by Stephen Lacey
January 04, 2018

Stephen Lacey: This is The Interchange, conversations about the global energy transformation from Greentech Media. I'm Stephen Lacey in Boston. Out in Berkeley, California is my co-host, Shayle Kann. How are things in those Berkeley hills treating you, Shayle?

Shayle Kann: They're beautiful as ever, Stephen.

Stephen Lacey: You know, America considers itself to be one of the most advanced countries in the world, but we can't even get the power back on for our citizens. Three months after Hurricane Maria, there are still large swaths of Puerto Rico that don't have power. It took two months to get half the island's residence power again, and hundreds of thousands are still without grid access. After a slow start, there are mainland crews there working day and night to restore electricity, and they've been making progress, even with the geographic and infrastructure challenges that are unique to Puerto Rico.

But let's not mince words. This whole situation is embarrassing, and it's a tragedy. We have the technologies to do something about it. So, out of the outage, we're getting a sense of what a resilient Puerto Rican grid could look like. The Puerto Rican Energy Commission recently asked for some of those ideas. Some of the most forward thinking, heavy hitters in the industry have responded. That's what were discussing today. We're going to talk mostly about one plan from the global energy company, AES, that looks at solar plus storage mini grids as a competitor to gas and coal. We're going to get to that in a minute.

But first, a bit of context about what's going on in Puerto Rico. Shayle, give us the lay of the land with regard to the recovery efforts.

Shayle Kann: Right. So as you mentioned, this is a humanitarian crisis on an order of magnitude that we haven't seen in the U.S., in any recent history. The Rhodium Group put together a breakdown of the largest blackouts in US history, and they estimate that Maria, which is mostly Puerto Rico, but also Virgin Islands, is already twice as large as the next largest blackout we've ever had in the United States, in terms of millions of customer hours of lost electricity demand. It's just huge. As you mentioned, we're 90 days out from it now, so this has been three months. Remember we just had a little freak out in the news earlier this week, because the Atlanta airport lost power for 11 hours. This is 90 days and counting.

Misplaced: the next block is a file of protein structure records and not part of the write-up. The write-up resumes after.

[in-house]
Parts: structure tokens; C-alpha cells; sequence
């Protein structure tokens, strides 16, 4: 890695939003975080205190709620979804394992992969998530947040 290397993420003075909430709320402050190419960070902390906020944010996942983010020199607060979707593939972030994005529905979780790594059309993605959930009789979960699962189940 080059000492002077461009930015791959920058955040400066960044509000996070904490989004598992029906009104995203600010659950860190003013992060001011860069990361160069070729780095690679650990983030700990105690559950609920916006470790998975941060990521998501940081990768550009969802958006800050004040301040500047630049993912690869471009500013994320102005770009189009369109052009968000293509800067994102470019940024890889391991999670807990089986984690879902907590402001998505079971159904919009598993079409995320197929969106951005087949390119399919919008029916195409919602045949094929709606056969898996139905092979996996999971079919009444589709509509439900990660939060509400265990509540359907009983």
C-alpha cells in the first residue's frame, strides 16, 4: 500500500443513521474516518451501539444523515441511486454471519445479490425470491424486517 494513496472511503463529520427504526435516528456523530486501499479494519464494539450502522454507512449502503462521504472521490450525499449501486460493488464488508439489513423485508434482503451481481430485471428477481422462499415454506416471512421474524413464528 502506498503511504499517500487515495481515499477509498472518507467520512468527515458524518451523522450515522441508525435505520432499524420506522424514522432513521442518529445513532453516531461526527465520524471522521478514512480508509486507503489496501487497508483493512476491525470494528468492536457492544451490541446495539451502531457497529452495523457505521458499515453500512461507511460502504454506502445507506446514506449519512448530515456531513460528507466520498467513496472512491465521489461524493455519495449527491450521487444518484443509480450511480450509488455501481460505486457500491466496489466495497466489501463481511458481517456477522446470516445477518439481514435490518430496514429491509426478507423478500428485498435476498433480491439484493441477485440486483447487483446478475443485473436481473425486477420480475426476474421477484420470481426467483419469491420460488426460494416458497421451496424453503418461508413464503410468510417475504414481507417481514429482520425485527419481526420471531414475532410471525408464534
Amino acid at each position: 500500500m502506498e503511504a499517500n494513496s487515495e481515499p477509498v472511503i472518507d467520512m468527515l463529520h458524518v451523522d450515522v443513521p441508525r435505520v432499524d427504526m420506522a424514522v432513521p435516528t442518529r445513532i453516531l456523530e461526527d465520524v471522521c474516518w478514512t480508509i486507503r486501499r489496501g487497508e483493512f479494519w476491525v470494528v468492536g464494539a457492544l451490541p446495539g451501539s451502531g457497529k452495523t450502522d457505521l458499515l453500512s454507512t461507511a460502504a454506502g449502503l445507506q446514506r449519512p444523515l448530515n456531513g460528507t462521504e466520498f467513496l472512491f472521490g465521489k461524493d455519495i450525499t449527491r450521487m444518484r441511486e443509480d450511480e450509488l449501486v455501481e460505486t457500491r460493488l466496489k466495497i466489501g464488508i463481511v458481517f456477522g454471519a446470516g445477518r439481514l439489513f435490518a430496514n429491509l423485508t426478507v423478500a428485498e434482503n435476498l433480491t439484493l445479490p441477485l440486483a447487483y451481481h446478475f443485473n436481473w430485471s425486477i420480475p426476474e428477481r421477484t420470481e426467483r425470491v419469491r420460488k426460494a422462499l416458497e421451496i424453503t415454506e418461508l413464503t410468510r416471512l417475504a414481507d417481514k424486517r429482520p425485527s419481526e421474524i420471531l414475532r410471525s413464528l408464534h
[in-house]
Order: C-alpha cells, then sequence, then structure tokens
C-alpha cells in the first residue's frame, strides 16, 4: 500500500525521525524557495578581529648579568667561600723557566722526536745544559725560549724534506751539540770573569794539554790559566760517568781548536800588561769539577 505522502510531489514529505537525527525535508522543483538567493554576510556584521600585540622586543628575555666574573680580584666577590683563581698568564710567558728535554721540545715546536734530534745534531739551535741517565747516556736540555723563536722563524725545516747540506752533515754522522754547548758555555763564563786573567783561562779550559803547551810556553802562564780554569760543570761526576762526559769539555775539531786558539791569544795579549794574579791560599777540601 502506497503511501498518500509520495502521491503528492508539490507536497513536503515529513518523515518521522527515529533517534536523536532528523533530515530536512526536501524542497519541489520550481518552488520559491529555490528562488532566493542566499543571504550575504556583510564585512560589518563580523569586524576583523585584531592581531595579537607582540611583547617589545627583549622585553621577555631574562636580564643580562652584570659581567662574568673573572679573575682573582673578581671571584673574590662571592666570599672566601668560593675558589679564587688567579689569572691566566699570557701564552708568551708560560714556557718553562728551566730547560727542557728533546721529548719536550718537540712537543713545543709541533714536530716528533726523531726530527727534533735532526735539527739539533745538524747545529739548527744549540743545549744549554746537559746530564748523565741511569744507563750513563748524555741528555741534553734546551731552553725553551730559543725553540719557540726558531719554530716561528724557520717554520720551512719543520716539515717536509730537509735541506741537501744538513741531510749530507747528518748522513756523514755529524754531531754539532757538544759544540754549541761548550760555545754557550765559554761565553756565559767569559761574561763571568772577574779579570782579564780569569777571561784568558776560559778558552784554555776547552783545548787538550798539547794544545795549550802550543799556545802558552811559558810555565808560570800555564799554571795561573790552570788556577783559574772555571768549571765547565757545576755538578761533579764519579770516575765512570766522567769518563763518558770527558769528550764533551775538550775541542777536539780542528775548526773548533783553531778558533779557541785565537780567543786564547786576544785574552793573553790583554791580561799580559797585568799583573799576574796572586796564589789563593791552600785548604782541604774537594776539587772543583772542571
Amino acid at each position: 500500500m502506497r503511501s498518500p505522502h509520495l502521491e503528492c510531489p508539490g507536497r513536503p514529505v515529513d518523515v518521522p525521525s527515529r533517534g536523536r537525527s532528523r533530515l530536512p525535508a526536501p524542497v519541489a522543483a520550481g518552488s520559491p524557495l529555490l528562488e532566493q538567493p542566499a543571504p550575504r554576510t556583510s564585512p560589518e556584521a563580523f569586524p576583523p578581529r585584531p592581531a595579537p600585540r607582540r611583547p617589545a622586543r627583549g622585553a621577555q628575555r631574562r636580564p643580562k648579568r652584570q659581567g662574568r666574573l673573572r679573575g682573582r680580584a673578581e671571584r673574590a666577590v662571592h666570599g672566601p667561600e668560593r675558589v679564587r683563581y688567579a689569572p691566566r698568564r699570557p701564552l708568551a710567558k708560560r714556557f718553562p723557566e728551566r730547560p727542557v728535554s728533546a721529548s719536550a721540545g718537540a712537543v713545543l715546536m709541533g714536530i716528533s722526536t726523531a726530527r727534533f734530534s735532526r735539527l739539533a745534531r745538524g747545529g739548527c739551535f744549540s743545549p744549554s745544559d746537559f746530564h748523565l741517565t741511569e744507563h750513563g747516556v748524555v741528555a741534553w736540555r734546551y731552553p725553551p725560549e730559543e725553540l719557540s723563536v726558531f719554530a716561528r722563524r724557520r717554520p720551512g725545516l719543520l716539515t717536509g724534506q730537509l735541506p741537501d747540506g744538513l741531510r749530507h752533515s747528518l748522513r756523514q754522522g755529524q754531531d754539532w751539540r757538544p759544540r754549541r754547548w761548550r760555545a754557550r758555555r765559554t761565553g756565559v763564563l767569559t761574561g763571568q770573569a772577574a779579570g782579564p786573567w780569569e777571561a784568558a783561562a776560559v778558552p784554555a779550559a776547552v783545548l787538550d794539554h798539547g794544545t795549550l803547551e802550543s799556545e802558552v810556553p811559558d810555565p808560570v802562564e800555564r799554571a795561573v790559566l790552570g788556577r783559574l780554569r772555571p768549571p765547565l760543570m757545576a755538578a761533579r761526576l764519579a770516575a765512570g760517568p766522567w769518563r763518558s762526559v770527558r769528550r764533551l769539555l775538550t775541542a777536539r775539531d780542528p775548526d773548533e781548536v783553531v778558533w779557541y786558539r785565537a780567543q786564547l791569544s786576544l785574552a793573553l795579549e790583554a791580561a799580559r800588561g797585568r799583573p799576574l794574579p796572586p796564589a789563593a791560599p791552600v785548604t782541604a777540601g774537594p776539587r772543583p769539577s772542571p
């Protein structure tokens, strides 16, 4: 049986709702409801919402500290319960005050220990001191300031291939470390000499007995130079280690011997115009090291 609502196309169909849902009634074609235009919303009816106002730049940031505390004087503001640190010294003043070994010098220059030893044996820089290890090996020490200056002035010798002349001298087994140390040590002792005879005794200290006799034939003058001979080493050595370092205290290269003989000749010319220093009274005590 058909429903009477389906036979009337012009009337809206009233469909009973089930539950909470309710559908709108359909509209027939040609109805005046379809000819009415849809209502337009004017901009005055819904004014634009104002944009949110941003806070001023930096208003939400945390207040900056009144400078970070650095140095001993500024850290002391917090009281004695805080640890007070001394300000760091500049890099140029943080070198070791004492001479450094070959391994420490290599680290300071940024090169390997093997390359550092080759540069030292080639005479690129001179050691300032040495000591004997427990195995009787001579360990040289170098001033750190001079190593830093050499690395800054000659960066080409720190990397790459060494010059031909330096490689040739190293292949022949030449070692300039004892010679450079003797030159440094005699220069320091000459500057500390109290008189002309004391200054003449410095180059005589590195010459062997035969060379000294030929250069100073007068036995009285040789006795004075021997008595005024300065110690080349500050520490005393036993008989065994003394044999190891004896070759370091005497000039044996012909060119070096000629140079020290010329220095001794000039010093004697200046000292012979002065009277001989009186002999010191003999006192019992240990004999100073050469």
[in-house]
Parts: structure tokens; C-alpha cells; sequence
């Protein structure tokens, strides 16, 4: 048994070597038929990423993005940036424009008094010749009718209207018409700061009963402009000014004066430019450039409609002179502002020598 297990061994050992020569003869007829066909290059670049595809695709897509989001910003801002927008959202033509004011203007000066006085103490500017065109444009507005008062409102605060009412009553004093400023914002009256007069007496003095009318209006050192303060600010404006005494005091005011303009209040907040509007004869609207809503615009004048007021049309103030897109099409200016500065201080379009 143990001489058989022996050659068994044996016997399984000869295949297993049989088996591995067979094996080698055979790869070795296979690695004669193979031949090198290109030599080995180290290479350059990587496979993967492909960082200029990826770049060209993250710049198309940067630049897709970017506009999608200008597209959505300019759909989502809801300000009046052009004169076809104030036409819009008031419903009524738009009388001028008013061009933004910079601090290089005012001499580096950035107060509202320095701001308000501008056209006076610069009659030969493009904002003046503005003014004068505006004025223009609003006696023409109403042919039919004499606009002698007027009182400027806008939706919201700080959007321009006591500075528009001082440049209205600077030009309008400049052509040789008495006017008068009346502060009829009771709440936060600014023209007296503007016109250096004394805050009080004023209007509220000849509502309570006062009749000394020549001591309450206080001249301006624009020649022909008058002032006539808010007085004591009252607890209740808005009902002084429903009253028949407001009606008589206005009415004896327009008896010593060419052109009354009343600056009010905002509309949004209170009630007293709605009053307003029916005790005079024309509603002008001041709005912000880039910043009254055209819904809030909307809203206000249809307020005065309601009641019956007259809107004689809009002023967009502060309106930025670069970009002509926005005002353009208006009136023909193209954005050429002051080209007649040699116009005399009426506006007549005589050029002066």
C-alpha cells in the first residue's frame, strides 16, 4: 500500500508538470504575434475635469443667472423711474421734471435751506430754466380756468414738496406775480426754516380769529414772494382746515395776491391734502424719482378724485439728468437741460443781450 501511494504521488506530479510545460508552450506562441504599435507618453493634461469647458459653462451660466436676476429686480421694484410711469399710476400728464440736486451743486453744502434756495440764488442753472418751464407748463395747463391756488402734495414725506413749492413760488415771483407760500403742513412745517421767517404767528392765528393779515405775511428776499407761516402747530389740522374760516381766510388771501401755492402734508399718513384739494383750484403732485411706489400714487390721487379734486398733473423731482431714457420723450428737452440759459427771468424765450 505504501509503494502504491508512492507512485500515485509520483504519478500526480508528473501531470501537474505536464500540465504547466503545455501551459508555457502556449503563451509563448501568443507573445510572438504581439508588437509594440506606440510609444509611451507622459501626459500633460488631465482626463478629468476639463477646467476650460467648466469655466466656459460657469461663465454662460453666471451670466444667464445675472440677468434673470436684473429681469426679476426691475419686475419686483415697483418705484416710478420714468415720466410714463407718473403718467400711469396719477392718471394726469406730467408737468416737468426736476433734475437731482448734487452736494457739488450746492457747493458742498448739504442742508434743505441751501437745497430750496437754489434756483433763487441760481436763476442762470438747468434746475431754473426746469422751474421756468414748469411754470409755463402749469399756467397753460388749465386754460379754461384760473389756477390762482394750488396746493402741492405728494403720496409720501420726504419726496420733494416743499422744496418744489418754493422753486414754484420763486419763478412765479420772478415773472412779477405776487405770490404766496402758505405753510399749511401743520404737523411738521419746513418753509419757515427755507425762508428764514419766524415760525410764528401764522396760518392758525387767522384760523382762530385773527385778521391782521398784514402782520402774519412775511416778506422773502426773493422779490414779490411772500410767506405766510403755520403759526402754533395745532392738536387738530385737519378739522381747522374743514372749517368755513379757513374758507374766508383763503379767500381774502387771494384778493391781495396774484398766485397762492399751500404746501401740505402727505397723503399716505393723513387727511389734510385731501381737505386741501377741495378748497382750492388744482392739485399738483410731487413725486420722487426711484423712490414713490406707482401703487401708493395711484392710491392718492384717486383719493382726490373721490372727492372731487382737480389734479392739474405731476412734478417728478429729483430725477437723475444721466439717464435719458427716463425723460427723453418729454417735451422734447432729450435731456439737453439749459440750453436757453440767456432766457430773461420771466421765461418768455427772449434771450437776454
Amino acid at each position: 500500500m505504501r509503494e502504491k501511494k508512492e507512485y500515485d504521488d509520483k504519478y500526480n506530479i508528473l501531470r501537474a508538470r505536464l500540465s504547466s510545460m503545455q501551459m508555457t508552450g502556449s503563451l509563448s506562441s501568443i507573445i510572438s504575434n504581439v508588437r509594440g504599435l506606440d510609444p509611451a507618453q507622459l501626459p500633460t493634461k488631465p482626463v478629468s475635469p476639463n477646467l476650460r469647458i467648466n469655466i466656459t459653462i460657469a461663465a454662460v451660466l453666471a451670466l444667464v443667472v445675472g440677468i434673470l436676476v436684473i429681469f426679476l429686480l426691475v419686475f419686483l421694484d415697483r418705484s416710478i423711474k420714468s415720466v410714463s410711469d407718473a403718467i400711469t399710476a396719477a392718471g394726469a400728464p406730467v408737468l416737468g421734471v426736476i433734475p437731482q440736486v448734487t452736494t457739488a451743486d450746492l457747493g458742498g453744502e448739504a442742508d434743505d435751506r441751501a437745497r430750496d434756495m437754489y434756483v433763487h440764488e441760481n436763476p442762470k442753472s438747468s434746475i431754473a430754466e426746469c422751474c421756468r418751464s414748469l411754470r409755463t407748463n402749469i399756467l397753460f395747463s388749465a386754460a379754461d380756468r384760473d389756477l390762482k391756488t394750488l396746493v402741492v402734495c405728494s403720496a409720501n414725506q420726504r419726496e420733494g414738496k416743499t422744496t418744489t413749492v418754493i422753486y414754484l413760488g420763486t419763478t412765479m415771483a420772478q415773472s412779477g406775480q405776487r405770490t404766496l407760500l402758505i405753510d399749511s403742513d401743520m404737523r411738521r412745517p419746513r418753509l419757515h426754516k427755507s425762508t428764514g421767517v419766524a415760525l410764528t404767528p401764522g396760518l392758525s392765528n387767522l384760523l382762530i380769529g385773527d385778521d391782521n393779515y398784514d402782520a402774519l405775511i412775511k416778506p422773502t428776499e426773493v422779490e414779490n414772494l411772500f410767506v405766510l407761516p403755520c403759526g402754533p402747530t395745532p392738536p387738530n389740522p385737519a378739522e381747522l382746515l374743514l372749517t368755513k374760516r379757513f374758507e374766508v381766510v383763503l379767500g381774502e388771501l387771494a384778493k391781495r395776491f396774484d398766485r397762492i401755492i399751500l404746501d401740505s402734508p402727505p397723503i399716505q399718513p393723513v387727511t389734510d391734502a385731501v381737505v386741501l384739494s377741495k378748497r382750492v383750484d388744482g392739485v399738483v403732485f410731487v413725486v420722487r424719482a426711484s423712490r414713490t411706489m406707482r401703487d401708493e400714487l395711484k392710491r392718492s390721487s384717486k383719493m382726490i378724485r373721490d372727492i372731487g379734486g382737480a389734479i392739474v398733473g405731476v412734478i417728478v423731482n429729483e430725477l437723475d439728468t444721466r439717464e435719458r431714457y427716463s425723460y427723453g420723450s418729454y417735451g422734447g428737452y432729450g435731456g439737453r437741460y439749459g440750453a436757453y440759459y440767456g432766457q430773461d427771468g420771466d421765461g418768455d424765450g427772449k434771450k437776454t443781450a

At this point, generation is back to about two thirds or around 70 percent. It seems to fluctuate, of maximum. But, that doesn't necessarily mean that that number of customers are actually getting power. There's good reporting by our own Emma Foehringer Merchant on this awhile back about what that actually means, the portion of generation that is online. There is still nine out of the territories, 78 municipalities that don't have any power whatsoever. The ones that do have power, many of them they're using backup generators. A lot of the way the power has been restored, and the places that it has, is by importing generators and burning diesel, which is both expensive, and dirty, and also not sustainable in the long term.

There is an incredible effort. I want to give the larges props that I can possible can to everybody who is working hard there. There are thousands of people who are there every single day, in the Army Corp, in FEMA, in private companies, in philanthropic organizations that are working on this, but it is incredible that we still have so many American citizens who are sitting there without power today. There's also a really good report that just came out today from E&E News, behind a paywall, but I highly recommend that if you can get ahold of it, because it lays out in pretty great detail what's still needed there, and it's a lot.

The latest official estimates are that full power recovery is going to come sometime around May, which will make it eight months after the hurricane struck. Just the magnitude of what they need is amazing. The U.S. Army Corp of Engineers received a shipment of about 2,600 power poles in the last week. They're going to get 5,000 more this week, but they need 36,000 more. They need 2,500 miles of wire. They need 6,000 new transformers. Transformers are in short supply, in part because we also had all these crisis on the mainland. So, there are transformers being delivered to Florida and Texas, and so it's actually hard to get all this stuff.

It's just incredibly saddening to hear about this, though, I think the news has covered it periodically, and there was a really great, kind of heart-wrenching piece in the Washington Post a couple of weeks ago, that was laying out what it's like for all these people in Puerto Rico, without power. Though they're covering that some, it's just not in the news every day, because there's so much else going on, which in some ways is insane, just given what's happening there.

Stephen Lacey: I saw Trevor Houser tweet out that chart from the Rhodium Group looking at where Puerto Rico stacks up with previous outages. Just sit on that for a second. I mean, think about it. The next largest outage behind this Hurricane Maria, Puerto Rico outage, is half the size.

Shayle Kann: Is less than half the size and counting. The point is we haven't achieved full recovery yet, or anywhere close to it. So, this is just going to tick up. It's hard to image we don't end up less than triple the size of the next biggest outage.